Profiteering from the Iraq war is not a surprise, especially in light of the Bush administration's pandering to the military-industrial complex. But some Democratic lawmakers are concerned that profiteering may have achieved stratospheric dimensions in the case of the $9 billion that is missing from the sale of Iraqi oil. This money was to have been used for humanitarian aid and reconstruction for Iraq.
It seems no one is watching the store. The fund was transferred to Iraqi government ministries, which lacked the proper financial controls, security and staff to keep close tabs on the money flow.
Nevertheless, the Democrats would like to prod the Bush administration to show its concern over the loss. You can do a lot with $9 billion, but it's only a drop in the bucket in terms of spending in Iraq. The war there is costing the United States more than $50 billion a year.
Rep. Dennis Kucinich, D-Ohio, has led the move to seek accountability for the missing funds after Stuart W. Bowen, the special inspector general appointed by the U.S. occupation authority, reported the disappearance last Jan. 30.
The audit spurred the Democratic Policy Committee -- which serves as a clearinghouse for all Democratic offices on Capitol Hill -- to hold hearings Feb. 14 on the management by the Coalition Provisional Authority of billions in Iraqi oil revenue.
The panel found that no banking system was implemented in Iraq, although "a lot of dinars and American dollars" were in circulation. The money was stashed in the basement of CPA headquarters and released from time to time to contractors.
The Democrats have also asked U.S. Attorney General Alberto Gonzales to convene a grand jury to look into the problem.
The CPA is accused of failing to properly account for the money funneled through the Development Fund for Iraq for Iraqi humanitarian aid and reconstruction. The DFI was set up by the U.N. and placed under the control of the CPA.
Kucinich said "not a single penny of the $9 billion could be accounted for" in the Bowen audit. The loss occurred when the United States controlled Iraq's oil profits from May 2003 until June 2004.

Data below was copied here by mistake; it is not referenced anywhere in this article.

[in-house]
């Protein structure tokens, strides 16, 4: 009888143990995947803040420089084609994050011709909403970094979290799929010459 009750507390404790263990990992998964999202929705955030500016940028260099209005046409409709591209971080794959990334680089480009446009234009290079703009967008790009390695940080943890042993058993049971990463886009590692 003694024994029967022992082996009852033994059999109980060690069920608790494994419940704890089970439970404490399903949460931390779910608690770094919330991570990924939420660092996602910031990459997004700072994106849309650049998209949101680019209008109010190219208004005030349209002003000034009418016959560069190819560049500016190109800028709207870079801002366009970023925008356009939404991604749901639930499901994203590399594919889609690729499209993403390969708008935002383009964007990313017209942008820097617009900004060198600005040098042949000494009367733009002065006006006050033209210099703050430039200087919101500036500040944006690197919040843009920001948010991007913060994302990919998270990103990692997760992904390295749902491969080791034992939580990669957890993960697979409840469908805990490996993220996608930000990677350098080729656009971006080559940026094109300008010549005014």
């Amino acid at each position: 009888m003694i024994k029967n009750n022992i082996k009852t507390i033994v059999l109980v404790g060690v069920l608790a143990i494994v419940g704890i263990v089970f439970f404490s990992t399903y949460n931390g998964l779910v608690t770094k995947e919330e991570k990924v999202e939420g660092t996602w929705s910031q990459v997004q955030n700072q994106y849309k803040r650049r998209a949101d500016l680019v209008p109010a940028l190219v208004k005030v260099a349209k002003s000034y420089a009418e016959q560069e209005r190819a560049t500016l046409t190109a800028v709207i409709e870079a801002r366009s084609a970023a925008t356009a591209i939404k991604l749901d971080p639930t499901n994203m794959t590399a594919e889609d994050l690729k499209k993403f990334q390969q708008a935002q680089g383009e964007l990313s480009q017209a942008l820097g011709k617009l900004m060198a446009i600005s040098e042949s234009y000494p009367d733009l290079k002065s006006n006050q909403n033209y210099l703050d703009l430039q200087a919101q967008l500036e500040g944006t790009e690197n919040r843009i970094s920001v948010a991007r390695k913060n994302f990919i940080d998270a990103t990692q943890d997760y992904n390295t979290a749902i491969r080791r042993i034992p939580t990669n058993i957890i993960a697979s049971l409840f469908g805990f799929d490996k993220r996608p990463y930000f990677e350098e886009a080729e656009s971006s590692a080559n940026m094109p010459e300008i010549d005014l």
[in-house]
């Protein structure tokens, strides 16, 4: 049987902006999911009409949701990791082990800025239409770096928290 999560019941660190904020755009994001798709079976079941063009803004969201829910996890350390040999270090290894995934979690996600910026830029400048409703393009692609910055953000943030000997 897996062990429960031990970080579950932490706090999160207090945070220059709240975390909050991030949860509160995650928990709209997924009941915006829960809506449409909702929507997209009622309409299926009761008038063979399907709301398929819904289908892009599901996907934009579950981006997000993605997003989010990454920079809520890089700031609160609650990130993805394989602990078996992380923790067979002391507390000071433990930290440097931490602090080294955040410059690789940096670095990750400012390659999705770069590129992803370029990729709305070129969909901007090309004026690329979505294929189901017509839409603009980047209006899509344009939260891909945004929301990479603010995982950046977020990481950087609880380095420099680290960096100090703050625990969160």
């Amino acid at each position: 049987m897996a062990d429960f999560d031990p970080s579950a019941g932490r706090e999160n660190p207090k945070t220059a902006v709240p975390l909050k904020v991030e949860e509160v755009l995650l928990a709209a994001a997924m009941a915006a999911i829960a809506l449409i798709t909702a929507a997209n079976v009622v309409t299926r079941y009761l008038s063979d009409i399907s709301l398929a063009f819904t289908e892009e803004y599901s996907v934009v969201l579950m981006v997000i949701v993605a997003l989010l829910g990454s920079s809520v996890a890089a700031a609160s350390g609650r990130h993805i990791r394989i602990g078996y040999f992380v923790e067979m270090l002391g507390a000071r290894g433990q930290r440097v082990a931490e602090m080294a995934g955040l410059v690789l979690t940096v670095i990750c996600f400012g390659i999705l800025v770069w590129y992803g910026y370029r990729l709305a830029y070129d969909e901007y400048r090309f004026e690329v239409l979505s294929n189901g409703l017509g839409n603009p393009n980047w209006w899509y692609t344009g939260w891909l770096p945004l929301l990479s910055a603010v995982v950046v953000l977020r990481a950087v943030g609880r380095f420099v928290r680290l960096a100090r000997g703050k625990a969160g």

Rep. Henry Waxman, D-Calif., accused the Republican Congress of ignoring auditors who "have raised red flags about the administration's stewardship of the Iraqi funds."
Senate Democratic Leader Harry Reid, D-Nev., told the policy panel that he was "perplexed and disturbed" by what has happened with the reconstruction.
"We are close to 24 months into this conflict with Iraq, and the administration still can't seem to get it right," he said.
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Reid said that a report last December by the Center for Strategic and International Studies -- an independent think tank dealing with political and economic issues -- found that more than 30 percent of the reconstruction money "is being lost to corruption, fraud and mismanagement."
The inspector general found insufficient managerial, financial, salary and contract controls. In one Iraqi ministry, 8,026 guards were officially on the payroll, but the presence of only 602 guards could be validated.
Kucinich wondered what the unaccounted employees were being paid to do and whether they even exist.
He said the CPA contracting office did not provide oversight of Iraqi ministry procurement or contracting operations, with little or no internal controls. Nor did it provide data on executed contracts.
The Ohio congressman asked a series of rhetorical questions: "What might have this $9 billion gone towards? Personal corruption? A money-laundering scheme? A back-door way of funding covert operations?"
Could some of the money have used to pay for ballot stuffing in last month's Iraqi election?
Franklin Willis -- former senior aviation official for Iraq's Ministry of Transportation and Communication under the CPA -- said American overseers treated Iraqi money more casually than they did U.S. funds.
Several contracts are now under criminal investigation, Willis said.
Some witnesses likened the atmosphere in Iraq to the Wild West, where cash was handed out without proper accounting.
L. Paul Bremer, former CPA administrator of the Iraqi interim government, was obviously stung by Bowen's scathing report.
It "does not meet the standards Americans have come to expect of the inspector general," he said, claiming it had many "factual errors."
Both Bremer and the Defense Department -- which controlled the CPA -- complained that the report did not acknowledge that the Western-style budgeting could not be immediately implemented in a wartime atmosphere. Iraqis are well acquainted with official corruption. But Americans should be showing them a better way.